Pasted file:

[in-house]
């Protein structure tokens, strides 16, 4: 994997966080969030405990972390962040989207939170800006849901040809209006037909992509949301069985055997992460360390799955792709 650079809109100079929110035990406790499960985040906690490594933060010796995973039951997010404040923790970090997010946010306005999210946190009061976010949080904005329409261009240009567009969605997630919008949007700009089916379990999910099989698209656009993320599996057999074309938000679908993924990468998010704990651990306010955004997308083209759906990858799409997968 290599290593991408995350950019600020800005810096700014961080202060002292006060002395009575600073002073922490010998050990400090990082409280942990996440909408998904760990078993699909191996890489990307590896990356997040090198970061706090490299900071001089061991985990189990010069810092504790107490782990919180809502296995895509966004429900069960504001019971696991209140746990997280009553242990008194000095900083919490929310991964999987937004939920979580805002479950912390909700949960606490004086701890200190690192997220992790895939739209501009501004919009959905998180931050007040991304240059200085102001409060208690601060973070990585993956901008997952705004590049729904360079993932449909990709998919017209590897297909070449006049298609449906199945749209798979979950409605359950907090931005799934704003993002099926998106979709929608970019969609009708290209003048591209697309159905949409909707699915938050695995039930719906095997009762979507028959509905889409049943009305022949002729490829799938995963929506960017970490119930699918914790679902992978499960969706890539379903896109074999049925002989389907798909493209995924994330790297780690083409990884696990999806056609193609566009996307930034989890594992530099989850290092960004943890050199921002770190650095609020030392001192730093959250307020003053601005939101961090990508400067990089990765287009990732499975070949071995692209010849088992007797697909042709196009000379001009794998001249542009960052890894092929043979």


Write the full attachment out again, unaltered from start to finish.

[in-house]
């Protein structure tokens, strides 16, 4: 994997966080969030405990972390962040989207939170800006849901040809209006037909992509949301069985055997992460360390799955792709 650079809109100079929110035990406790499960985040906690490594933060010796995973039951997010404040923790970090997010946010306005999210946190009061976010949080904005329409261009240009567009969605997630919008949007700009089916379990999910099989698209656009993320599996057999074309938000679908993924990468998010704990651990306010955004997308083209759906990858799409997968 290599290593991408995350950019600020800005810096700014961080202060002292006060002395009575600073002073922490010998050990400090990082409280942990996440909408998904760990078993699909191996890489990307590896990356997040090198970061706090490299900071001089061991985990189990010069810092504790107490782990919180809502296995895509966004429900069960504001019971696991209140746990997280009553242990008194000095900083919490929310991964999987937004939920979580805002479950912390909700949960606490004086701890200190690192997220992790895939739209501009501004919009959905998180931050007040991304240059200085102001409060208690601060973070990585993956901008997952705004590049729904360079993932449909990709998919017209590897297909070449006049298609449906199945749209798979979950409605359950907090931005799934704003993002099926998106979709929608970019969609009708290209003048591209697309159905949409909707699915938050695995039930719906095997009762979507028959509905889409049943009305022949002729490829799938995963929506960017970490119930699918914790679902992978499960969706890539379903896109074999049925002989389907798909493209995924994330790297780690083409990884696990999806056609193609566009996307930034989890594992530099989850290092960004943890050199921002770190650095609020030392001192730093959250307020003053601005939101961090990508400067990089990765287009990732499975070949071995692209010849088992007797697909042709196009000379001009794998001249542009960052890894092929043979």